Our nation’s government was founded on a system of checks and balances. We have three branches of government: executive, legislative, and judicial. After escaping from a tyrannical monarchy, our founders were concerned that one branch might become more powerful than the others, focused on accomplishing its own goals rather than those of the American people.
As a member of the U.S. Senate, I am working to fulfill a purpose of the legislative branch by curbing the excesses of the executive branch — the Biden administration. The administration recently issued new regulations cracking down on vehicle emissions. The Environmental Protection Agency (EPA) calls these regulations an “emissions plan,” but this “plan” is really a pipe dream. The administration wants 67% of the cars in the country to be electric by 2032, just nine years from now. Last year, electric vehicles (EVs) accounted for 6% of new automobile sales. The International Energy Agency predicts that by 2030, EVs will only make up 15% of the vehicles in our country.
The administration’s new emissions standards are essentially an EV mandate. These standards make it harder for people to drive gas-powered cars, in an attempt to coerce Americans into purchasing electric vehicles that cost about as much as the average family makes in a year. The Biden administration is ignoring the many complexities at play when it comes to EVs.
Electric vehicles rely on the electric power grid, and a massive increase in EV use due to a mandate could cause serious issues with the grid. During a heat wave last September, power authorities in California asked residents to avoid charging electric cars in the evenings, for fear that the power grid would malfunction from being overwhelmed.
EVs also have a strong impact on our roads. Right now, only gas-powered cars pay into the Highway Trust Fund (HTF), which provides 90 percent of federal highway assistance. Electric vehicles do not. This fund repairs wear and tear from vehicles on the highway. Electric vehicles can weigh up to three times as much as gas-powered cars because of their heavy batteries. That weight pulverizes the road bed, causing more maintenance and more costs. The HTF exists to fix exactly the type of damage that heavy EVs can cause — so it’s only fair that both types of vehicles pay into the fund. I plan to introduce a bill soon that will fix this discrepancy.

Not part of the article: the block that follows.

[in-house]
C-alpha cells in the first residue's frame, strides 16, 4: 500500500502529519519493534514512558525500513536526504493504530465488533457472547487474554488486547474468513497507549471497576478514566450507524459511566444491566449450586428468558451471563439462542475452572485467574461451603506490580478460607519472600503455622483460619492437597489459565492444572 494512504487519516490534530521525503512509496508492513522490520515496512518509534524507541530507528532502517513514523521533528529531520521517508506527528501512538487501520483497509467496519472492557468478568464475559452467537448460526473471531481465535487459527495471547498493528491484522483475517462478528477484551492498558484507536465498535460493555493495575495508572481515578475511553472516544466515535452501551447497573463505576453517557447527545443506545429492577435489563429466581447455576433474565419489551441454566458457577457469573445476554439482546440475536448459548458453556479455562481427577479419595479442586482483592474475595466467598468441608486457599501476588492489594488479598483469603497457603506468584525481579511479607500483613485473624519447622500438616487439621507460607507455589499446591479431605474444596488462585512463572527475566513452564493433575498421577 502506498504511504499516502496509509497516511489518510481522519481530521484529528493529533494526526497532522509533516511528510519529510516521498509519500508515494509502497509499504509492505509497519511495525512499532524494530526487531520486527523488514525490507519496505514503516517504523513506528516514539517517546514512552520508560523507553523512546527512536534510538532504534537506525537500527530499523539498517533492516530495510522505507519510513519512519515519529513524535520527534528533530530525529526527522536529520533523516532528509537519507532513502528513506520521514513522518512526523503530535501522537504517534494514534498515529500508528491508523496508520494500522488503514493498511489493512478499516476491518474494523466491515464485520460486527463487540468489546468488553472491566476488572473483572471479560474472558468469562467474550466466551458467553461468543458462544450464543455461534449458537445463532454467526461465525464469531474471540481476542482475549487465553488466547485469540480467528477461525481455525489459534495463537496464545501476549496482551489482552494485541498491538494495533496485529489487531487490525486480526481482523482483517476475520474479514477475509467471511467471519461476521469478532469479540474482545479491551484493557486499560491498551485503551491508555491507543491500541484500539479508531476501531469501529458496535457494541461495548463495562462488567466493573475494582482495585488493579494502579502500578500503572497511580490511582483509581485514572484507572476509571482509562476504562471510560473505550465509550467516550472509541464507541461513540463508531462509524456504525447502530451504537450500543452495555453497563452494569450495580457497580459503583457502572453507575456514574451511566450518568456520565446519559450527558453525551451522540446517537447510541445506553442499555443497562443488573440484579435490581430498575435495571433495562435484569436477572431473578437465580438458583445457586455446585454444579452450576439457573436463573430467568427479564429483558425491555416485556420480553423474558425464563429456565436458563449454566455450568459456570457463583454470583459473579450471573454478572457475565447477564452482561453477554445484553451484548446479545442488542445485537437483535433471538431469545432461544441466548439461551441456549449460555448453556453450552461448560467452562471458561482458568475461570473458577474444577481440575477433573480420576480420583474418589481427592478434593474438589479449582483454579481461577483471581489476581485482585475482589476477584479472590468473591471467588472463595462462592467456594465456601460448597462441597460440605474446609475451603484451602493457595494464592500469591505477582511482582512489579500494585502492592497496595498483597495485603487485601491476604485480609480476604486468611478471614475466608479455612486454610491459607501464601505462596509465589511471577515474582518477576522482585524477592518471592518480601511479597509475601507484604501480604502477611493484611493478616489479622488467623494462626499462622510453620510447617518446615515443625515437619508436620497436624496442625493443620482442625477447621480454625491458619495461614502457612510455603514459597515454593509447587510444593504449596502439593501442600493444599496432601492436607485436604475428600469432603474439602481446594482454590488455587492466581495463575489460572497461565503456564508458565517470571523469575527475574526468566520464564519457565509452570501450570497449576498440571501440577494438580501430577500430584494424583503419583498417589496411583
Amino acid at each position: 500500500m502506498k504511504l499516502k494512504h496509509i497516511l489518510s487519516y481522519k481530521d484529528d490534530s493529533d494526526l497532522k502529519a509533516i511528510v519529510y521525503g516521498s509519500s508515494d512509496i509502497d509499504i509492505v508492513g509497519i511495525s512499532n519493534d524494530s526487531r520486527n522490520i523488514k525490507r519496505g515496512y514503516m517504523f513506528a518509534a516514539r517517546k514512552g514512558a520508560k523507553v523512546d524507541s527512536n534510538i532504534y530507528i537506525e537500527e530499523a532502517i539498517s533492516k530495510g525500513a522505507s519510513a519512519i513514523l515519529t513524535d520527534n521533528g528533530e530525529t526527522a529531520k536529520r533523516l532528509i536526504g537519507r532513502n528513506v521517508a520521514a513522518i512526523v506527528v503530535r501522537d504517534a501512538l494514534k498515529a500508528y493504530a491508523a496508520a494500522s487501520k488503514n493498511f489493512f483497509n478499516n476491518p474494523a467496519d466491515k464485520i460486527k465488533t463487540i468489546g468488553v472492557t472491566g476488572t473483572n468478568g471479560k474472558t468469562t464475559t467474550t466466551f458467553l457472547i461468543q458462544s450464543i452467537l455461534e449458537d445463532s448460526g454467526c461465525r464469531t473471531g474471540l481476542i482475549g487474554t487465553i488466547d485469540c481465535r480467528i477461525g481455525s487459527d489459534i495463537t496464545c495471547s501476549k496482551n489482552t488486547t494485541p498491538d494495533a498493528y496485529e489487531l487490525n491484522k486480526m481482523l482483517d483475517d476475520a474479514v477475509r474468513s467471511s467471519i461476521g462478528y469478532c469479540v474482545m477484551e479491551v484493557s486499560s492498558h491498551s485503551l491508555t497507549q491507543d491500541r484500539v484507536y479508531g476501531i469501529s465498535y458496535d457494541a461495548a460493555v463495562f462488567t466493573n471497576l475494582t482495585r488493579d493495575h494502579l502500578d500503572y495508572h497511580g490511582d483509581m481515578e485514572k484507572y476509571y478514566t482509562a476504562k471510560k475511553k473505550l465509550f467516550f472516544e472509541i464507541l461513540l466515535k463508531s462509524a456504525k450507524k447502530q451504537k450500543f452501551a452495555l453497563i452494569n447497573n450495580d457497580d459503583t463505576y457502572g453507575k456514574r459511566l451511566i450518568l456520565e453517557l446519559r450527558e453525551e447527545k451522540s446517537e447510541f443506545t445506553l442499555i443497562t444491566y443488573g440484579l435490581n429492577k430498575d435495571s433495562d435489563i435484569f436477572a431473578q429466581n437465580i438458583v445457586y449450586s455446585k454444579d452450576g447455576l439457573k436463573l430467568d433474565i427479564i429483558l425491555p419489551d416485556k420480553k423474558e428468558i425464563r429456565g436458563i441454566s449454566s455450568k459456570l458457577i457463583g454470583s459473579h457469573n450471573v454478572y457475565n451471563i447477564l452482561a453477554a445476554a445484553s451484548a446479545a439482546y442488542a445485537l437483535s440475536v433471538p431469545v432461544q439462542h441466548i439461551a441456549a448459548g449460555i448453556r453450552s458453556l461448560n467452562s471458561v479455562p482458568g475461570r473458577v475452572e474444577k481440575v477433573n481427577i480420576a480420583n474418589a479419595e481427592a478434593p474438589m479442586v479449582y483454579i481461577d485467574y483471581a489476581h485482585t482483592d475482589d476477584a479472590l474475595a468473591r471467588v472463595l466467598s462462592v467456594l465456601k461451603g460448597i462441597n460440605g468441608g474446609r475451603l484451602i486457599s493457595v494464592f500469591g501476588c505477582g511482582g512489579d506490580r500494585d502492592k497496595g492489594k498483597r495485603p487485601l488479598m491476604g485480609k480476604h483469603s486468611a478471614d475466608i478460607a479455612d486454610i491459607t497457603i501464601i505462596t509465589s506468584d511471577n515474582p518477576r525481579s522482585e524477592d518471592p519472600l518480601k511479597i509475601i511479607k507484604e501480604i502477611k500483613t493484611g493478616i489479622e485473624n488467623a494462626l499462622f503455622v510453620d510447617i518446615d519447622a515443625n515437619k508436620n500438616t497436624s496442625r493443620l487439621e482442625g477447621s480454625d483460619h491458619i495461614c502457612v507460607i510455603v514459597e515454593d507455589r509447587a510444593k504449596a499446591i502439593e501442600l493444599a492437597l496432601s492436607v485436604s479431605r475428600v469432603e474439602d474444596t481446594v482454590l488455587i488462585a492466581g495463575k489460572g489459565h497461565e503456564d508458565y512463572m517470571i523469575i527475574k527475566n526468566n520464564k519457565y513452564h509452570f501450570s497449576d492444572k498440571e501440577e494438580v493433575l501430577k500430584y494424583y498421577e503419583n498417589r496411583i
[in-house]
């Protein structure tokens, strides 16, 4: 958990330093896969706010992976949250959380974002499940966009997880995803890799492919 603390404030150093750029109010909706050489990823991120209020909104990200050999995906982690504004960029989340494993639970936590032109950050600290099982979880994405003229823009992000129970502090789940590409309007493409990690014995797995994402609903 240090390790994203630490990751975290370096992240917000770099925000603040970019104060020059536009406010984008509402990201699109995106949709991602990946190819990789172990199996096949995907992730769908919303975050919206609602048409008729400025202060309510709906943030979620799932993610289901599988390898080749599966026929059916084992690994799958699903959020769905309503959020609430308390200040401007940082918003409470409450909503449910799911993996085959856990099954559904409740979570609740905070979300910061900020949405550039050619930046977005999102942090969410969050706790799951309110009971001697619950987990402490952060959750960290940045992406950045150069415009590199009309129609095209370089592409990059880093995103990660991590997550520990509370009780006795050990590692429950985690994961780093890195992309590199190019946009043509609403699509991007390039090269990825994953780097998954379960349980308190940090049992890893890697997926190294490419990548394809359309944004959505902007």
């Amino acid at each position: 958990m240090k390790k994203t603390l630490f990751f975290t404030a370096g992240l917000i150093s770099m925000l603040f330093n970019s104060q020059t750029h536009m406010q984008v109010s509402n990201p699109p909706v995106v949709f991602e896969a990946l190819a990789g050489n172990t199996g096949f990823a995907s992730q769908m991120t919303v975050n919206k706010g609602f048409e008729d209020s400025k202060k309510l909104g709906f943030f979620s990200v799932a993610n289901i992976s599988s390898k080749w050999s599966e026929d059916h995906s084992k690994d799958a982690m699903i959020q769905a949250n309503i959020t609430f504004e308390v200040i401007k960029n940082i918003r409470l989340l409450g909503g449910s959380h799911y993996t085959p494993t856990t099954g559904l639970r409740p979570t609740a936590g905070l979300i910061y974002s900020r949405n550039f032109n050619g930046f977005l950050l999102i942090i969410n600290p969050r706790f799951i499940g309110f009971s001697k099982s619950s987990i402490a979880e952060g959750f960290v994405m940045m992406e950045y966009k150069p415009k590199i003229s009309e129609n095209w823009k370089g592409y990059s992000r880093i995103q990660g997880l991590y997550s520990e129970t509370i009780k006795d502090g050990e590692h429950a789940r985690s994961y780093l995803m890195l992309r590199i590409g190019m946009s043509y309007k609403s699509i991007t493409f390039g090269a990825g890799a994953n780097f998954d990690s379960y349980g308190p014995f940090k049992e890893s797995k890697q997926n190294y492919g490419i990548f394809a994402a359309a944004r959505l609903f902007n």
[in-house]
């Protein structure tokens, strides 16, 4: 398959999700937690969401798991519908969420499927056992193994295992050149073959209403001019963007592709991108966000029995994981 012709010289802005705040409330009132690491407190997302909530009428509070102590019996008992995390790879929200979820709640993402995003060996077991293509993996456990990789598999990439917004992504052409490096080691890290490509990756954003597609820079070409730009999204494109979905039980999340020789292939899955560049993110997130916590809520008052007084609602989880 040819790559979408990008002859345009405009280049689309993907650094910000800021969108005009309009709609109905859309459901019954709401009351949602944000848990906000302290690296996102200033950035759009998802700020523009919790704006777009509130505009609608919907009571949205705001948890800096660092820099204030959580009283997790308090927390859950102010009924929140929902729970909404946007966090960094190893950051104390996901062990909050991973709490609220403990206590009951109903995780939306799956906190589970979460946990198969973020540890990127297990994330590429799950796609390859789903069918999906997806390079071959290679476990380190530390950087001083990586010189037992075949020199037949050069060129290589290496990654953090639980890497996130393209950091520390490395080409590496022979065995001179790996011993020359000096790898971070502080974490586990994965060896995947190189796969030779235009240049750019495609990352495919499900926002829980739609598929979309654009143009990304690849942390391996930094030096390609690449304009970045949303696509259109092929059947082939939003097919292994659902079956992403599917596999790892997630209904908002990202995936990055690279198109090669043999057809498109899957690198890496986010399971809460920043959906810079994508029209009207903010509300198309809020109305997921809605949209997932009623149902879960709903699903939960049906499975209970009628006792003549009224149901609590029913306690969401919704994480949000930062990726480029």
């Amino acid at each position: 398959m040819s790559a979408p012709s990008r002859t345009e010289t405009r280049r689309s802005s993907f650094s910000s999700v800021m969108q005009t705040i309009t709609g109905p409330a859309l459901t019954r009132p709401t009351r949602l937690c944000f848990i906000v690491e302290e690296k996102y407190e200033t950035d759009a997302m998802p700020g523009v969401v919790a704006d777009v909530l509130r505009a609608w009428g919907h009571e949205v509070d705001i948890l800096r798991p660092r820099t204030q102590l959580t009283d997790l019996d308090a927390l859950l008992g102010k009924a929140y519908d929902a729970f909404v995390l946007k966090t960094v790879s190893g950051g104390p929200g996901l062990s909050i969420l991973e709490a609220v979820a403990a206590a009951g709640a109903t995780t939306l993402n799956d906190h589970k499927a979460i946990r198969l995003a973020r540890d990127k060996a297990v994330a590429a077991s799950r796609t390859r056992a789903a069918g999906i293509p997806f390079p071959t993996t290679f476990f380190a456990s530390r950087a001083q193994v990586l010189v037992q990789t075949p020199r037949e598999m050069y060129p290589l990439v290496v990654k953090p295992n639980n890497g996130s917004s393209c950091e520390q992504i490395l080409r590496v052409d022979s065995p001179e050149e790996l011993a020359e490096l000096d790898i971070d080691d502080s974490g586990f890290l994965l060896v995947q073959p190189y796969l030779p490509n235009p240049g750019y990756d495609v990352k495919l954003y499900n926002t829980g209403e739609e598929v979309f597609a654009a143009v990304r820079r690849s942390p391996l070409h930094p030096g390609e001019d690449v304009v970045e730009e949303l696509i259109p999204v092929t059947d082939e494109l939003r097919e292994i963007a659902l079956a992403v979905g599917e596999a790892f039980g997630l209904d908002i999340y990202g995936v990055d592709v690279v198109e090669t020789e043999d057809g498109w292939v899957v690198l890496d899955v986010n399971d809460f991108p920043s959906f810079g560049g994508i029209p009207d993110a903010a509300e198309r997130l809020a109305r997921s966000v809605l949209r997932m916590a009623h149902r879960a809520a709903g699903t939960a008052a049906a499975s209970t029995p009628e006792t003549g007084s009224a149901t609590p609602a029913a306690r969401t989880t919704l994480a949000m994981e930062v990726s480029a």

The repercussions of an EV mandate go beyond America’s borders. Sixty to 100% of battery minerals are processed in China, according to SAFE, an energy think tank. Our domestic supply is nowhere near meeting the demand that would result from this regulation. A push for EVs is a push for energy dependence on China — and China is not our friend.
Studies also show that Americans aren’t even that interested in EVs. A Gallup poll found that 4% of Americans own an EV, and only 12% are seriously considering getting one. Forty-one percent claimed they will never buy an EV. A Pew Research poll found that the majority of Americans oppose the Biden administration’s plan to phase out gasoline-powered cars and trucks by 2035.
I support Americans’ right to buy electric vehicles if they so choose — but they should also have the right not to buy one. Our government is supposed to be of the people, by the people, and for the people. This federal mandate is of the EPA, by the EPA, and for the EPA. It’s not based on the interests of the people, but the interests of a power-hungry White House.
The Biden administration’s plan for a utopia of green vehicles is a cute idea, but it’s completely out of touch with reality. It’s also out of touch with Americans’ real needs and desires. This administration must stop with top-down mandates that force Americans into outcomes they wouldn’t choose themselves. As your senator, I will continue to oppose this administration’s overreach.
Thank you for participating in the democratic process. I look forward to visiting with you again next week.